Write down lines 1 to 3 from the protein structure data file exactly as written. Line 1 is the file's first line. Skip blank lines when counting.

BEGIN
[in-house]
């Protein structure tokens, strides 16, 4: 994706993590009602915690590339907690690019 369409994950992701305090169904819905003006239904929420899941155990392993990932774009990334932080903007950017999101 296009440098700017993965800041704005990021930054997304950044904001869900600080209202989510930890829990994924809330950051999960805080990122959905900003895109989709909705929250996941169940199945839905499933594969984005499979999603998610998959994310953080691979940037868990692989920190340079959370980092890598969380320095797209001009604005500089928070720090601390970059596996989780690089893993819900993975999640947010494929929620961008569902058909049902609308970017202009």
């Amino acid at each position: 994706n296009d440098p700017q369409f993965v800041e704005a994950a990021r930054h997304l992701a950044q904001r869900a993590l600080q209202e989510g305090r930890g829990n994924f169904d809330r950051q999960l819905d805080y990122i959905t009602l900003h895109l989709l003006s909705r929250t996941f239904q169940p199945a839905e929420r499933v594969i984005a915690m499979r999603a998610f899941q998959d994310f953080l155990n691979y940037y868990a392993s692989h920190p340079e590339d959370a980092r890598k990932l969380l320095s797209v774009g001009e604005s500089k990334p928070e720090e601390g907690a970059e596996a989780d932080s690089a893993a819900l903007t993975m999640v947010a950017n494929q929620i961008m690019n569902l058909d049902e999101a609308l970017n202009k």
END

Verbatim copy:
[in-house]
């Protein structure tokens, strides 16, 4: 994706993590009602915690590339907690690019 369409994950992701305090169904819905003006239904929420899941155990392993990932774009990334932080903007950017999101 296009440098700017993965800041704005990021930054997304950044904001869900600080209202989510930890829990994924809330950051999960805080990122959905900003895109989709909705929250996941169940199945839905499933594969984005499979999603998610998959994310953080691979940037868990692989920190340079959370980092890598969380320095797209001009604005500089928070720090601390970059596996989780690089893993819900993975999640947010494929929620961008569902058909049902609308970017202009």
């Amino acid at each position: 994706n296009d440098p700017q369409f993965v800041e704005a994950a990021r930054h997304l992701a950044q904001r869900a993590l600080q209202e989510g305090r930890g829990n994924f169904d809330r950051q999960l819905d805080y990122i959905t009602l900003h895109l989709l003006s909705r929250t996941f239904q169940p199945a839905e929420r499933v594969i984005a915690m499979r999603a998610f899941q998959d994310f953080l155990n691979y940037y868990a392993s692989h920190p340079e590339d959370a980092r890598k990932l969380l320095s797209v774009g001009e604005s500089k990334p928070e720090e601390g907690a970059e596996a989780d932080s690089a893993a819900l903007t993975m999640v947010a950017n494929q929620i961008m690019n569902l058909d049902e999101a609308l970017n202009k």